Good news: Social Security will stop robbing kids to pay for their parents’ debts
Happy Tax Day, America! According to the Washington Post, the Social Security Administration will stop looting the tax refunds of innocent people to pay off their relatives’ “debts.” Enjoy this wonderful gift from your benevolent mega-government!
The action comes after The Washington Post reported that the government was seizing state and federal tax refunds that were on their way to about 400,000 Americans who had relatives who owed money to the Social Security agency. In many cases, the people whose refunds were intercepted had never heard of any debt, and the debts dated as far back as the middle of the past century.
“I have directed an immediate halt to further referrals under the Treasury Offset Program to recover debts owed to the agency that are 10 years old and older pending a thorough review of our responsibility and discretion under the current law,” the acting Social Security commissioner, Carolyn Colvin, said in a statement.
Colvin said anyone who has received Social Security or Supplemental Security Income benefits and “believes they have been incorrectly assessed with an overpayment” should contact the agency and “seek options to resolve the overpayment.”
Not only were the victims never informed about the “debt” Social Security was collecting, but in the marquee case of federal employee Mary Grice of Maryland, the debt of almost $3000 plucked from her tax return was incurred 37 years ago by her mother, who collected survivors’ benefits following the death of her father 44 years ago. Except maybe it was her father’s first wife, not her mother, who received the overpayment of benefits under the Carter Administration. No one was willing to tell Ms. Grice whose debts she was involuntarily paying.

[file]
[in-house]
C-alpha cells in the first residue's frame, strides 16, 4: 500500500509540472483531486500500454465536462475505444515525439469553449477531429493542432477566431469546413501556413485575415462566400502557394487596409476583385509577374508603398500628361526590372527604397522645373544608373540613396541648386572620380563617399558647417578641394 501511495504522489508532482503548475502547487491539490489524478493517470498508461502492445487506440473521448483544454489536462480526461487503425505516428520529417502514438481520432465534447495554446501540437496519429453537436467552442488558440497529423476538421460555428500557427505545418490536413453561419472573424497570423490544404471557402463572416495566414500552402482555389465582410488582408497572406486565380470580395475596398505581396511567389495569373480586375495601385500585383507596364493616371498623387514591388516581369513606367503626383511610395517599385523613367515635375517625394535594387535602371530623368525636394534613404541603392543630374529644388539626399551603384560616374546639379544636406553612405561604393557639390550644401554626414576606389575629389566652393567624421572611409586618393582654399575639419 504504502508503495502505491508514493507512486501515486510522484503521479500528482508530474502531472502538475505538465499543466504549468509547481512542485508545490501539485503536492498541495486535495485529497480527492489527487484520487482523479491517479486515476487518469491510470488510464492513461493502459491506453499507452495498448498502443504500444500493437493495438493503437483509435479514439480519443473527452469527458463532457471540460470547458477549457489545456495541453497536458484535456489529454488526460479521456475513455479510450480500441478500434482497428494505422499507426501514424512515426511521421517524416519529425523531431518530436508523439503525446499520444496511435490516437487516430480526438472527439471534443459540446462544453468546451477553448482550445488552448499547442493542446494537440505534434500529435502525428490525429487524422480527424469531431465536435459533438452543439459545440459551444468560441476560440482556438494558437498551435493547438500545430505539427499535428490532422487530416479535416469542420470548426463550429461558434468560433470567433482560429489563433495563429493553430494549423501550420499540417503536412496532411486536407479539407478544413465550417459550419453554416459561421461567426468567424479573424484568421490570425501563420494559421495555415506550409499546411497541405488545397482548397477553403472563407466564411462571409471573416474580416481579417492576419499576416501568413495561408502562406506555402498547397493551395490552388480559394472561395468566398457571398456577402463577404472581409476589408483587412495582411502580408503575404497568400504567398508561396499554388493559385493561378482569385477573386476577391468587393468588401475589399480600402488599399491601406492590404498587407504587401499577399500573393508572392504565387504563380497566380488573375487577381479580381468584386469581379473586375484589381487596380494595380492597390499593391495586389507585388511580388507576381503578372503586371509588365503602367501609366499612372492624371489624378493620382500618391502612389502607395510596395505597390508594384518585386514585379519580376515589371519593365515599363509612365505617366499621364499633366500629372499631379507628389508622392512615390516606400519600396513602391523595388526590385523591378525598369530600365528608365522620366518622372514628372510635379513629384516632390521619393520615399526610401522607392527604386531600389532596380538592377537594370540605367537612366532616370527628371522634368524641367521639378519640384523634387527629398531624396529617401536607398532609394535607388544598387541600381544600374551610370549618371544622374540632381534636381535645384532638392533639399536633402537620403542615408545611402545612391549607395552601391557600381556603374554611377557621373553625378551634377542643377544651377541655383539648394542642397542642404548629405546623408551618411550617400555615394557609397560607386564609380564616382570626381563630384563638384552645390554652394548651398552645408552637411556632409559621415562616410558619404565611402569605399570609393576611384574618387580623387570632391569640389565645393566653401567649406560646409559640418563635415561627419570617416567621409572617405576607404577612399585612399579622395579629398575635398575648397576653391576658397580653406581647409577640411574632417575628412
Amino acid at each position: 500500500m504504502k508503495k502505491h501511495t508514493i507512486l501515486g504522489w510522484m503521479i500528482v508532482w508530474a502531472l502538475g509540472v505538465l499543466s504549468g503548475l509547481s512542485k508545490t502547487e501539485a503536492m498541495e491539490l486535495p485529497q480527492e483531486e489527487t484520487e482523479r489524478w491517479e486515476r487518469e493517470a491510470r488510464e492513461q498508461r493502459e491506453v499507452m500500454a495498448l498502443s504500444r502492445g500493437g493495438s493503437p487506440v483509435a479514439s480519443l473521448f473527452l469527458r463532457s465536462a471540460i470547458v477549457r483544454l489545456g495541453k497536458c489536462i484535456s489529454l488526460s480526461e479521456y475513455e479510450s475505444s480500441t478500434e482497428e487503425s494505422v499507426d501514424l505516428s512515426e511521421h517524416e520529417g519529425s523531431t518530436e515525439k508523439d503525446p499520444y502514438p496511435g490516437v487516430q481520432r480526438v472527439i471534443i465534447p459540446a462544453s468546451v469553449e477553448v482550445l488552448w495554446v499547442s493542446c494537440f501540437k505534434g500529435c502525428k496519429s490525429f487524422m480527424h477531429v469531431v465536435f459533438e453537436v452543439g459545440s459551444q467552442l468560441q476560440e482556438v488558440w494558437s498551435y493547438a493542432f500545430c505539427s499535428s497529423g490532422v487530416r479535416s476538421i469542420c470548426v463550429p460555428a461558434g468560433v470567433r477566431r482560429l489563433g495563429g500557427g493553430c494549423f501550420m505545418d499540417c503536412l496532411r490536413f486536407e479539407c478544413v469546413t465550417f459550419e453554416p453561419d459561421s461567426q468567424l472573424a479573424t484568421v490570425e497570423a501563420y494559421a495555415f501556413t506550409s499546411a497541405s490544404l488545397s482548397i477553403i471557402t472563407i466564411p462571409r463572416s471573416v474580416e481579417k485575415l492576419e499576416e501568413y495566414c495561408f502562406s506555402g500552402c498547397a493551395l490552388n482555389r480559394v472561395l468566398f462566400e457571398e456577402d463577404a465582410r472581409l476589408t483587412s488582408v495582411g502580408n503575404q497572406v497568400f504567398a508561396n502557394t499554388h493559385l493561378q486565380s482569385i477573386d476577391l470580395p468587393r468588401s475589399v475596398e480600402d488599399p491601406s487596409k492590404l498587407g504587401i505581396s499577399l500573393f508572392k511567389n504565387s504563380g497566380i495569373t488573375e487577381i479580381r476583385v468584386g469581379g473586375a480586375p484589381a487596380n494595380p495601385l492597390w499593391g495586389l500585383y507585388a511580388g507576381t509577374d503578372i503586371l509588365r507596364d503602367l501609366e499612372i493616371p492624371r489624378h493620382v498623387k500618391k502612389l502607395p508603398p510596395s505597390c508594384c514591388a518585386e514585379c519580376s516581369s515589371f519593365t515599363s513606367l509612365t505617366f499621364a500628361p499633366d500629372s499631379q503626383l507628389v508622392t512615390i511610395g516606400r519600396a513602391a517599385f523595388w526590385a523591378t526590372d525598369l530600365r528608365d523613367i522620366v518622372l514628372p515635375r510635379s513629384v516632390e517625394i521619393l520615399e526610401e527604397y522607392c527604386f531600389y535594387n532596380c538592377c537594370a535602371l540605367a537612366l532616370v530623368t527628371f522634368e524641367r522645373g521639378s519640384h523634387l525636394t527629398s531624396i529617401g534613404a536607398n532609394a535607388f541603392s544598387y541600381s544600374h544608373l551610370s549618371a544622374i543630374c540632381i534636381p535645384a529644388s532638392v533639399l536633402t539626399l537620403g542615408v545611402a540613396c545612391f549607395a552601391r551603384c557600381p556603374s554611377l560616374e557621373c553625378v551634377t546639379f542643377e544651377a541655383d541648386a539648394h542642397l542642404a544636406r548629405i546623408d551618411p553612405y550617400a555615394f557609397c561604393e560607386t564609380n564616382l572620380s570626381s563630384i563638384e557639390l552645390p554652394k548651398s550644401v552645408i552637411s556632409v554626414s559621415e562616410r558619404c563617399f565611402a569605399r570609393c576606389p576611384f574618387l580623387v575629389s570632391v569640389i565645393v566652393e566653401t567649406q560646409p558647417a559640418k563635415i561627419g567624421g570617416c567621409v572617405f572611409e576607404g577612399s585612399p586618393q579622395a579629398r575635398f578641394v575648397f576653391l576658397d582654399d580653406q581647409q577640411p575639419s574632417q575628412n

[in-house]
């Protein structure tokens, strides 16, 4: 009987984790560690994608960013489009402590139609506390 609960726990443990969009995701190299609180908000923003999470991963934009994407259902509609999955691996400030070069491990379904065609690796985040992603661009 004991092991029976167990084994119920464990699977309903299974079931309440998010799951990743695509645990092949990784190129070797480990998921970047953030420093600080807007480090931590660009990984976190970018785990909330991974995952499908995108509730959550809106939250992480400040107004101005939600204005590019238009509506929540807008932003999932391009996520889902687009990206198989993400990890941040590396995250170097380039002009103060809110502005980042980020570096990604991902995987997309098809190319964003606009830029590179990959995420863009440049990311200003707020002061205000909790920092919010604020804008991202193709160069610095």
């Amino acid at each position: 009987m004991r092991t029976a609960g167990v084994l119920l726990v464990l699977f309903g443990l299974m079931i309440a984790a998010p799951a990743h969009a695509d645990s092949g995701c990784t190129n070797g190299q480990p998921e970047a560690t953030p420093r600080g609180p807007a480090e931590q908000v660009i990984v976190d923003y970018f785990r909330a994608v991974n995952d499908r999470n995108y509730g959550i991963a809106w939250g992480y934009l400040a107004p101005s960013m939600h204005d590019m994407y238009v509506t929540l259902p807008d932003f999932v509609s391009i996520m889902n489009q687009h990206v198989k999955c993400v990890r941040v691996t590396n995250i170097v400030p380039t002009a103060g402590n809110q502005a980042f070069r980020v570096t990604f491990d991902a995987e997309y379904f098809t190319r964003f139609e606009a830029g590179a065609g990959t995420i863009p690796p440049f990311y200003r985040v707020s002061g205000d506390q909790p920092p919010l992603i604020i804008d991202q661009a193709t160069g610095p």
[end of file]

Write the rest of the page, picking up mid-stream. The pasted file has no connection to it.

According to the Post, after they first reported on the ancient debt collection program, “many hundreds of taxpayers whose refunds had been intercepted came forward and complained to members of Congress that they had been given no notice of the debts and that the government had not explained why they were being held responsible for debts that their deceased parents may have incurred.”
This led the Social Security Administration to rethink an idea that nobody ever should have thunk in the first place. Seriously, how sick and twisted does a bureaucrat have to be, for this to even briefly seem like a good idea? Presumably some team of overpaid government lawyers concluded it was legal, but it seems like a gross violation of many important principles, including due process. (I see from the earlier Washington Post story that Grice filed suit against the Social Security Administration on precisely those grounds.)
Getting your pocket picked without warning, because of a decades-old overpayment you had nothing to do with? Someone in the bowels of SSA tried to defend this by arguing that children may have benefited somehow from the excess benefits collected by their parents, but that’s a heck of a long stretch… and arguably untrue in the case of Ms. Grice, whose mother might not have been the recipient of the money. The government told Grice that they didn’t even try to figure out where the money went – they just started taking out of her hide because she’s the oldest of four siblings, and once they’d beaten every nickel out of her, they would move along to the next-oldest. Except that turned out to be untrue, because she’s actually the middle child – it looks like they went after her because she had a nice plump tax return they could pilfer. The Social Security Administration also evidently lied about trying to contact her before it took the money – they claimed they sent her letters, but she never received any, and she’s been living at the same address since 1984.